Teachers in California breathed a sigh of relief when the California Supreme Court ruled that vested retirements benefits cannot be abridged (“ ‘California Rule’ Upheld Without Modification,” Contact, April 2019). But there are still three upcoming cases that address the issue of public employees. As a result, it’s premature to break out the champagne.
Whether other state high courts will take the same position as California’s is unclear. So much depends on whether they hold that promises made are sacrosanct. The California Rule treats a public employee’s pension as a form of deferred compensation, with the value set the day the employee is hired. Although terms can be altered over time, the overall value cannot be reduced.
I’ve never understood why the issue has arisen in the first place. Teachers have kept their end of the bargain by paying into the system. I’m not talking now about what is known as “air time,” whereby employees pad their pensions by buying additional retirement service credit even though they haven’t done the actual additional work. The California Supreme Court correctly rejected that ploy.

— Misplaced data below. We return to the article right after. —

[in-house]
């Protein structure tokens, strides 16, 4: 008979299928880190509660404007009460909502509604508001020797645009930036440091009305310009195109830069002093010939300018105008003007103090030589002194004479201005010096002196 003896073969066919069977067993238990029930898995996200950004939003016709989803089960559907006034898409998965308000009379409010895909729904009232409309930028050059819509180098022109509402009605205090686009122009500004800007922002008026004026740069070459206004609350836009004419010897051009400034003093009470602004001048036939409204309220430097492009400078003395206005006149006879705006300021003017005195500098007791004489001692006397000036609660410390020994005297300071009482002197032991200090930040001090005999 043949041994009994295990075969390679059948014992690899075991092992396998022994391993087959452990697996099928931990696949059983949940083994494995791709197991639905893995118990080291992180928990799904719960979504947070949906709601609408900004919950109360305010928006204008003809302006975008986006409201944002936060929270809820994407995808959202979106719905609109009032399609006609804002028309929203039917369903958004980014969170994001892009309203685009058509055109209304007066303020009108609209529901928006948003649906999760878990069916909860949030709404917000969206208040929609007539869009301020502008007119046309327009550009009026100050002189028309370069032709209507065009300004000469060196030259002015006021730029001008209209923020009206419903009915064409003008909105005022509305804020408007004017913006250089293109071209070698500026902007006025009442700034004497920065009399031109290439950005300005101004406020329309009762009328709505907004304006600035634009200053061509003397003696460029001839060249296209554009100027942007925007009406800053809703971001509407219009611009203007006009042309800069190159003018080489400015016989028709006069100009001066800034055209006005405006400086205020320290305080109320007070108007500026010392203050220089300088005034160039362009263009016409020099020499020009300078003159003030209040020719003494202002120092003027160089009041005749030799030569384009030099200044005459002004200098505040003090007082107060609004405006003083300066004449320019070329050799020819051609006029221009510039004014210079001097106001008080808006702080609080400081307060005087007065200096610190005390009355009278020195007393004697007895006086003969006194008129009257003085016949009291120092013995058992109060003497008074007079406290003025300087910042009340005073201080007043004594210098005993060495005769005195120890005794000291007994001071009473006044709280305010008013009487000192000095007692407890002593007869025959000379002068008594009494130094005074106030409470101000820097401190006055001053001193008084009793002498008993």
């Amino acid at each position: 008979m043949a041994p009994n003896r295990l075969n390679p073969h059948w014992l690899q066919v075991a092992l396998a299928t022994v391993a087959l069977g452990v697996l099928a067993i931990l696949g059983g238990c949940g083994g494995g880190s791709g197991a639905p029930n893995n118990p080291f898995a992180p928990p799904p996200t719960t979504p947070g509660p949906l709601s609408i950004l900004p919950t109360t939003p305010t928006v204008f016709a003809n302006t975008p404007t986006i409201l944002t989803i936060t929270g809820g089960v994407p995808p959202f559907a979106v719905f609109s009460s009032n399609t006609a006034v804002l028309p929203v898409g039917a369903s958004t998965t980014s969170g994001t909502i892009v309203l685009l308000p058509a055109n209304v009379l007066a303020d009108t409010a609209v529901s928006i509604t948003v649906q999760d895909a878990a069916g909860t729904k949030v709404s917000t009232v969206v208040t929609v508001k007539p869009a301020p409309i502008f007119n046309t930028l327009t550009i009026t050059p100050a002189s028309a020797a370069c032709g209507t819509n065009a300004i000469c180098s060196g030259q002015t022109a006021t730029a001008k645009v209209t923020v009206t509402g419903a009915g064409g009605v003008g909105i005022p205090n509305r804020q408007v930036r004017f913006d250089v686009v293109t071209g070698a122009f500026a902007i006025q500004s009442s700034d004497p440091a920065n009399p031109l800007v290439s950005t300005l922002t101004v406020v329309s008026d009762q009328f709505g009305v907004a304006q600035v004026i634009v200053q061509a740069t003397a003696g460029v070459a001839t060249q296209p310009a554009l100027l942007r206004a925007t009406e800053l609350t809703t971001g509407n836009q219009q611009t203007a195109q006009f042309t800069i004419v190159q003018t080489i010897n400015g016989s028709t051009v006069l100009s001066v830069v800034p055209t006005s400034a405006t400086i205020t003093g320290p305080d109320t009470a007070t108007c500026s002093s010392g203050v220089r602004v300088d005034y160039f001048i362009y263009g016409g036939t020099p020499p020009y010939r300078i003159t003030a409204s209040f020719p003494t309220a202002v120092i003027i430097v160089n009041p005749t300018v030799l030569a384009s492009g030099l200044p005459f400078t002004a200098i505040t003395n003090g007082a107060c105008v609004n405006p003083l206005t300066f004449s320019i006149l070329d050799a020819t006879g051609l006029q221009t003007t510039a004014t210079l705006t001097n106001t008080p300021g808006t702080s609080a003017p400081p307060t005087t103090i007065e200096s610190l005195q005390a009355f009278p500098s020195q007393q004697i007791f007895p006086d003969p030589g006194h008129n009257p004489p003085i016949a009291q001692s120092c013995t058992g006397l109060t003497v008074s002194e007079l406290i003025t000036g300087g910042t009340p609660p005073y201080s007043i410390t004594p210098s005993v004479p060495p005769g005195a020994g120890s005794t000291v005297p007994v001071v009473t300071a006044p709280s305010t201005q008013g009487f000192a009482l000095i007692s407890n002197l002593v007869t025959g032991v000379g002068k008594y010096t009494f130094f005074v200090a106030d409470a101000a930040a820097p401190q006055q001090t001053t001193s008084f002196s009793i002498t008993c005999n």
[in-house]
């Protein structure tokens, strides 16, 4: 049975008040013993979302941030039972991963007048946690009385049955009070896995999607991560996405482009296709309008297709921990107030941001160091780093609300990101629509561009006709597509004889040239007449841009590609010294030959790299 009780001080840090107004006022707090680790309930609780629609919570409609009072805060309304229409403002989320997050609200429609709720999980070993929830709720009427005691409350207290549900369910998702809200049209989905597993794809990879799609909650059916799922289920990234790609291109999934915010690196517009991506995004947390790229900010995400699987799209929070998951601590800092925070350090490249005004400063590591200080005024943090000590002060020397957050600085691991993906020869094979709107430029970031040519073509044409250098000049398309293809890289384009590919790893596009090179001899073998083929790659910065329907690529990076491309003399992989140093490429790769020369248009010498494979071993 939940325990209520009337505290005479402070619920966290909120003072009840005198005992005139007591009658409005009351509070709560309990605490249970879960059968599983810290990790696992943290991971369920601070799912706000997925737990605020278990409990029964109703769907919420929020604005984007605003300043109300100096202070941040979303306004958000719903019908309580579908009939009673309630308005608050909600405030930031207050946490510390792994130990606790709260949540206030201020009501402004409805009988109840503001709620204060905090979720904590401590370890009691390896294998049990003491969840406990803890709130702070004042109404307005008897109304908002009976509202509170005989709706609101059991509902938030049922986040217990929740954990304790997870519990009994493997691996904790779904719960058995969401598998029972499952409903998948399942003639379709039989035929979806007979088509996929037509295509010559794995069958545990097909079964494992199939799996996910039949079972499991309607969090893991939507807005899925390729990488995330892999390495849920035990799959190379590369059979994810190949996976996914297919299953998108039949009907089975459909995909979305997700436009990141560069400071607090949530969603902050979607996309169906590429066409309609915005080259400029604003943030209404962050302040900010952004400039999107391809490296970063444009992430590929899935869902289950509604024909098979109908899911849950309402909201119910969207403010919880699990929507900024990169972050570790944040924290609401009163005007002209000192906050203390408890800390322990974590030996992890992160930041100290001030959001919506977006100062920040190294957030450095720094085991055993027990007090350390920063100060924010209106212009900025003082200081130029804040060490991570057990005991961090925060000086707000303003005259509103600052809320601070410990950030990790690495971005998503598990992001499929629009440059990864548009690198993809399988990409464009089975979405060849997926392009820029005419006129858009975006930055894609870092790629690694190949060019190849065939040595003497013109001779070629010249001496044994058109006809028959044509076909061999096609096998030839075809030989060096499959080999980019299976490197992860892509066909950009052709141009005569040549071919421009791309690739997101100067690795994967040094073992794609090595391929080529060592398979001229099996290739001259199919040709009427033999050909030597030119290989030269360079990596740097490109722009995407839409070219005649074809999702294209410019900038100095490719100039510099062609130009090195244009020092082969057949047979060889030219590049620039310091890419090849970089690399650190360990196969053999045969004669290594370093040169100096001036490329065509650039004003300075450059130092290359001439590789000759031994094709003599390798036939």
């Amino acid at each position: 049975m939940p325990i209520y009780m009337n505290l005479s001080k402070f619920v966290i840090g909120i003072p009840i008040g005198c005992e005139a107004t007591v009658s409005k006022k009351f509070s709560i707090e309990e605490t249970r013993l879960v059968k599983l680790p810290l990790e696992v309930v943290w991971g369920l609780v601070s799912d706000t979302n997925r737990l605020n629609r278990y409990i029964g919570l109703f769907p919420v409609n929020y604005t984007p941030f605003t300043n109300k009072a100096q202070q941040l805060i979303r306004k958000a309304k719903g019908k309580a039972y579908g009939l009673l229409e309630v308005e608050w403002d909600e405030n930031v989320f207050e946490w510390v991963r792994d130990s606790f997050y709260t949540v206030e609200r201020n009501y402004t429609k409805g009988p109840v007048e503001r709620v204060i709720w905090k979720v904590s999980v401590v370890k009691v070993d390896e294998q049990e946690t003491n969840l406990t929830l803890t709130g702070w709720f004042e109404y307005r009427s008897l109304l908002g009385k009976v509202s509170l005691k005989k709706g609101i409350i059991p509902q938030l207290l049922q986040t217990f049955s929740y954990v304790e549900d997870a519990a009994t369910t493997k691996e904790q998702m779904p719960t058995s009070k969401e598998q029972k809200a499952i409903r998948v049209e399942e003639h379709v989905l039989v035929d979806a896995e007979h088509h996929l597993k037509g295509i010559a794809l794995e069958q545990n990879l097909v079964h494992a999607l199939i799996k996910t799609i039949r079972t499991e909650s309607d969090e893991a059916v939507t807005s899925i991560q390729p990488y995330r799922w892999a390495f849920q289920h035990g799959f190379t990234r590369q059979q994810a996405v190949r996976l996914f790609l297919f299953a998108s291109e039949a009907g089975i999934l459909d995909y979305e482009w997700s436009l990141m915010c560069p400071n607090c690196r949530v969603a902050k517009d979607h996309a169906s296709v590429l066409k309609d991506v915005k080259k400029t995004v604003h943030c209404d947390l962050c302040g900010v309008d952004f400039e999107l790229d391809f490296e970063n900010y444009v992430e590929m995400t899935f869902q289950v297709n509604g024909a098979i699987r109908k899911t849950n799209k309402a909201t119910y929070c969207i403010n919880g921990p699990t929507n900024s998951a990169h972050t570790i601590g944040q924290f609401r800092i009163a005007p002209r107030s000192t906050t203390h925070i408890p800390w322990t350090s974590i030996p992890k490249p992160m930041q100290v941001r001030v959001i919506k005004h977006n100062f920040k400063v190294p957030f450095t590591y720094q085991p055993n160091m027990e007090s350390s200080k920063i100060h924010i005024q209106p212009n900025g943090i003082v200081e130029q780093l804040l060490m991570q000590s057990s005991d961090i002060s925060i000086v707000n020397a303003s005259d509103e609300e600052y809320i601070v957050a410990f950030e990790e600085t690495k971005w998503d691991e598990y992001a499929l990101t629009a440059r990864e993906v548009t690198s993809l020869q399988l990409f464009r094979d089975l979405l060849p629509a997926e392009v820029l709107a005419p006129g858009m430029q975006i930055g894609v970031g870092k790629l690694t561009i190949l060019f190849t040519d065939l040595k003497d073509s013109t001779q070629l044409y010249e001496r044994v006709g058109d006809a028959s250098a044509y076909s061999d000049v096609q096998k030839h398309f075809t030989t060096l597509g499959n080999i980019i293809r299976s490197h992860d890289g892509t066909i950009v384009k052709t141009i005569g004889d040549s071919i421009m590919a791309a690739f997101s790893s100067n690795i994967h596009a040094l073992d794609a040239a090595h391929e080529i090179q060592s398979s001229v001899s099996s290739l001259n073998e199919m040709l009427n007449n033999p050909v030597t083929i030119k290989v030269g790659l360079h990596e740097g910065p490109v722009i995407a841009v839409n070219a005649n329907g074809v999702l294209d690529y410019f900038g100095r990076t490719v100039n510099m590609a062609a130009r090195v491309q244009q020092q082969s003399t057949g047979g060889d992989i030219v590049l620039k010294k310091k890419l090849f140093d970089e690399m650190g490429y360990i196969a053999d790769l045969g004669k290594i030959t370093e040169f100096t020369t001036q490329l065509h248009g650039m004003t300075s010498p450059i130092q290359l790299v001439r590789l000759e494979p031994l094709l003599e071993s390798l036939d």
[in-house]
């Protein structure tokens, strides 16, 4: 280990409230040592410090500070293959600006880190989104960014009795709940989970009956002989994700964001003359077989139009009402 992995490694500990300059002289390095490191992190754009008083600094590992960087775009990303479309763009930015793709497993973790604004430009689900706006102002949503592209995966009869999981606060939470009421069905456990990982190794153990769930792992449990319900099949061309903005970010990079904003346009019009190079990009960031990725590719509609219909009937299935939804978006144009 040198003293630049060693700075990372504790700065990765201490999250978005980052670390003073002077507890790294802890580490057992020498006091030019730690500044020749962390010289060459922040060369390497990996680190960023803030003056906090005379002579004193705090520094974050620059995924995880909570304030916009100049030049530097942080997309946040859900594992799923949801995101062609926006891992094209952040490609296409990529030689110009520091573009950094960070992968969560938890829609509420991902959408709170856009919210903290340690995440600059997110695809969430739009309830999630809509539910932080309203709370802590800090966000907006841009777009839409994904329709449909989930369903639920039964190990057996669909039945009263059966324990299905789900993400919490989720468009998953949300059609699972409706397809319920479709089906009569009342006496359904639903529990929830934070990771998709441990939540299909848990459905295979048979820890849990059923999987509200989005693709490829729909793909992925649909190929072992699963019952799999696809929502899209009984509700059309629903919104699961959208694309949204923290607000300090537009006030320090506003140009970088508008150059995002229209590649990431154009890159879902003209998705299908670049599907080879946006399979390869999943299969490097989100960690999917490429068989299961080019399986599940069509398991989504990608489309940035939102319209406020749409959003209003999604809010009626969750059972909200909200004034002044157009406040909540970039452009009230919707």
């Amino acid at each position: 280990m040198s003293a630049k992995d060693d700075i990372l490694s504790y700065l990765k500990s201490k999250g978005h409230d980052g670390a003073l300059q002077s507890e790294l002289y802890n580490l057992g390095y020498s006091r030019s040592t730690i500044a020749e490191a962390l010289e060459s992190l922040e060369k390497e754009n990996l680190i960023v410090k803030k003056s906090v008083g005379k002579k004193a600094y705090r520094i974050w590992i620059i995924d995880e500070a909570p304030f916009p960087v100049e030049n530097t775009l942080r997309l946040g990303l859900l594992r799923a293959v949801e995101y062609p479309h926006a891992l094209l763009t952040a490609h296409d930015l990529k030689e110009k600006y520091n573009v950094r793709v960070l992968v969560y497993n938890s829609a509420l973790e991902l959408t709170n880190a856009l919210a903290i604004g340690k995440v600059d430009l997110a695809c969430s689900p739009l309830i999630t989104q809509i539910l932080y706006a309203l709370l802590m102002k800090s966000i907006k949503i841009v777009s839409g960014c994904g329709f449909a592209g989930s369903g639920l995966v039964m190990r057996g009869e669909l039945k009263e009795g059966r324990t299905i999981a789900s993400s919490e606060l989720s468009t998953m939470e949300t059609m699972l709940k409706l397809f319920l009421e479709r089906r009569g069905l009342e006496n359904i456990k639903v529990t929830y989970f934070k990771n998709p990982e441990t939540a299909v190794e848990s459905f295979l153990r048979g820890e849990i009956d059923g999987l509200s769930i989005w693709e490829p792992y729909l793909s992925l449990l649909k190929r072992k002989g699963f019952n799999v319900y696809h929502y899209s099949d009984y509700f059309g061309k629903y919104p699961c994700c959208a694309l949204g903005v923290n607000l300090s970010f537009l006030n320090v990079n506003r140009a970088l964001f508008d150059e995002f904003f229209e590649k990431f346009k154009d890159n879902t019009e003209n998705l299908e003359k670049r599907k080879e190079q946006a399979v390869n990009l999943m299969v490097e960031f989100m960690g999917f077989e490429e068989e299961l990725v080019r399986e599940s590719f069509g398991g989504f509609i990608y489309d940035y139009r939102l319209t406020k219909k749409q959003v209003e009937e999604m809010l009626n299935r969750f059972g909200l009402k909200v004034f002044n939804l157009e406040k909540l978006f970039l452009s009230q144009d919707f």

Truth to tell, very few teachers receive the benefits of the present pension system because it is heavily back-end loaded. As a result, the system is essentially a Ponzi scheme, whereby new teachers pay for the benefits of their older colleagues. With the economy improving, it’s a propitious time to allow teachers to decide if they would rather accept higher pay at the start of their career in exchange for a lower pension. That route would likely appeal to teachers who intend to spend only a few years in the classroom before moving on to a different career.
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